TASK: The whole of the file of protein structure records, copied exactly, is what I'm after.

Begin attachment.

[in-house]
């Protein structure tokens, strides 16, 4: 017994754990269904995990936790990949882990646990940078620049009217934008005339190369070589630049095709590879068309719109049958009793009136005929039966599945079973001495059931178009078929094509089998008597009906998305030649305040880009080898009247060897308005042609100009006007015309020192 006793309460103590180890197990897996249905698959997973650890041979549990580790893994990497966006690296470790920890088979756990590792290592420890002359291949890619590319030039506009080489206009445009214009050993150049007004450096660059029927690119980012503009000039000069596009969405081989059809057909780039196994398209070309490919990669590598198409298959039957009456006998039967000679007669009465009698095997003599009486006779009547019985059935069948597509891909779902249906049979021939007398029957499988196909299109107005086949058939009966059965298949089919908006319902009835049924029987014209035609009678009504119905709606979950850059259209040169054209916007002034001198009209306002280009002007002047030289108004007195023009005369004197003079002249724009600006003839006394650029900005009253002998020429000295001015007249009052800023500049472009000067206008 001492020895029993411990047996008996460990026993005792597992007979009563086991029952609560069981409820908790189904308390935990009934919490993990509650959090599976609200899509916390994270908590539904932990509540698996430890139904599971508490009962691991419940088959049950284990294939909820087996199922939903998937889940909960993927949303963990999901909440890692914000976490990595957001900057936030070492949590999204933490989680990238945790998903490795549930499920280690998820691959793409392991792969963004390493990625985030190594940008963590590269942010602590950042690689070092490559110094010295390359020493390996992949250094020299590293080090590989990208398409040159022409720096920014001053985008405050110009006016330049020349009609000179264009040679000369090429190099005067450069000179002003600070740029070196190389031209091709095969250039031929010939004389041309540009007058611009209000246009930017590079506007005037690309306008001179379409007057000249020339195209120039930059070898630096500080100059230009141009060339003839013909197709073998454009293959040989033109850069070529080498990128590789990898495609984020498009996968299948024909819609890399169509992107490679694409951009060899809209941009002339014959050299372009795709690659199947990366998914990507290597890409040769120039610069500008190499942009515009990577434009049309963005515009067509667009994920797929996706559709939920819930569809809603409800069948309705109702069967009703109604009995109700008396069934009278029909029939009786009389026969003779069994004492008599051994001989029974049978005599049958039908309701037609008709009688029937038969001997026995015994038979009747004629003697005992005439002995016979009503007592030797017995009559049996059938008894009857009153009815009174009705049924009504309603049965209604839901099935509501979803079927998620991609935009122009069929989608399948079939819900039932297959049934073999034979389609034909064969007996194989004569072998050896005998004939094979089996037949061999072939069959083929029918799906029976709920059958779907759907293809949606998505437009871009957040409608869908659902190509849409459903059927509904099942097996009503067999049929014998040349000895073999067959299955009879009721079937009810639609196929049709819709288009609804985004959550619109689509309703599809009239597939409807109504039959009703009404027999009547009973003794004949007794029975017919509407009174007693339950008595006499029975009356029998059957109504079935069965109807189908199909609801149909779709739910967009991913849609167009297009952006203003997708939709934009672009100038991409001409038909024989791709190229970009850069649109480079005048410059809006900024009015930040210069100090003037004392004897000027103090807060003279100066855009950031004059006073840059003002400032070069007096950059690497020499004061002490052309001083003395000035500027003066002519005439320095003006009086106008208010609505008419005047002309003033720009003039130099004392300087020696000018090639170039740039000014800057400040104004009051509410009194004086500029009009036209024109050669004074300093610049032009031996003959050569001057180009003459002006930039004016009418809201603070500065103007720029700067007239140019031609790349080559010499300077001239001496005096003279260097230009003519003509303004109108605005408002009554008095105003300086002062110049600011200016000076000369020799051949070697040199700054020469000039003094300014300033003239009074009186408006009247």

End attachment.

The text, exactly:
[in-house]
């Protein structure tokens, strides 16, 4: 017994754990269904995990936790990949882990646990940078620049009217934008005339190369070589630049095709590879068309719109049958009793009136005929039966599945079973001495059931178009078929094509089998008597009906998305030649305040880009080898009247060897308005042609100009006007015309020192 006793309460103590180890197990897996249905698959997973650890041979549990580790893994990497966006690296470790920890088979756990590792290592420890002359291949890619590319030039506009080489206009445009214009050993150049007004450096660059029927690119980012503009000039000069596009969405081989059809057909780039196994398209070309490919990669590598198409298959039957009456006998039967000679007669009465009698095997003599009486006779009547019985059935069948597509891909779902249906049979021939007398029957499988196909299109107005086949058939009966059965298949089919908006319902009835049924029987014209035609009678009504119905709606979950850059259209040169054209916007002034001198009209306002280009002007002047030289108004007195023009005369004197003079002249724009600006003839006394650029900005009253002998020429000295001015007249009052800023500049472009000067206008 001492020895029993411990047996008996460990026993005792597992007979009563086991029952609560069981409820908790189904308390935990009934919490993990509650959090599976609200899509916390994270908590539904932990509540698996430890139904599971508490009962691991419940088959049950284990294939909820087996199922939903998937889940909960993927949303963990999901909440890692914000976490990595957001900057936030070492949590999204933490989680990238945790998903490795549930499920280690998820691959793409392991792969963004390493990625985030190594940008963590590269942010602590950042690689070092490559110094010295390359020493390996992949250094020299590293080090590989990208398409040159022409720096920014001053985008405050110009006016330049020349009609000179264009040679000369090429190099005067450069000179002003600070740029070196190389031209091709095969250039031929010939004389041309540009007058611009209000246009930017590079506007005037690309306008001179379409007057000249020339195209120039930059070898630096500080100059230009141009060339003839013909197709073998454009293959040989033109850069070529080498990128590789990898495609984020498009996968299948024909819609890399169509992107490679694409951009060899809209941009002339014959050299372009795709690659199947990366998914990507290597890409040769120039610069500008190499942009515009990577434009049309963005515009067509667009994920797929996706559709939920819930569809809603409800069948309705109702069967009703109604009995109700008396069934009278029909029939009786009389026969003779069994004492008599051994001989029974049978005599049958039908309701037609008709009688029937038969001997026995015994038979009747004629003697005992005439002995016979009503007592030797017995009559049996059938008894009857009153009815009174009705049924009504309603049965209604839901099935509501979803079927998620991609935009122009069929989608399948079939819900039932297959049934073999034979389609034909064969007996194989004569072998050896005998004939094979089996037949061999072939069959083929029918799906029976709920059958779907759907293809949606998505437009871009957040409608869908659902190509849409459903059927509904099942097996009503067999049929014998040349000895073999067959299955009879009721079937009810639609196929049709819709288009609804985004959550619109689509309703599809009239597939409807109504039959009703009404027999009547009973003794004949007794029975017919509407009174007693339950008595006499029975009356029998059957109504079935069965109807189908199909609801149909779709739910967009991913849609167009297009952006203003997708939709934009672009100038991409001409038909024989791709190229970009850069649109480079005048410059809006900024009015930040210069100090003037004392004897000027103090807060003279100066855009950031004059006073840059003002400032070069007096950059690497020499004061002490052309001083003395000035500027003066002519005439320095003006009086106008208010609505008419005047002309003033720009003039130099004392300087020696000018090639170039740039000014800057400040104004009051509410009194004086500029009009036209024109050669004074300093610049032009031996003959050569001057180009003459002006930039004016009418809201603070500065103007720029700067007239140019031609790349080559010499300077001239001496005096003279260097230009003519003509303004109108605005408002009554008095105003300086002062110049600011200016000076000369020799051949070697040199700054020469000039003094300014300033003239009074009186408006009247």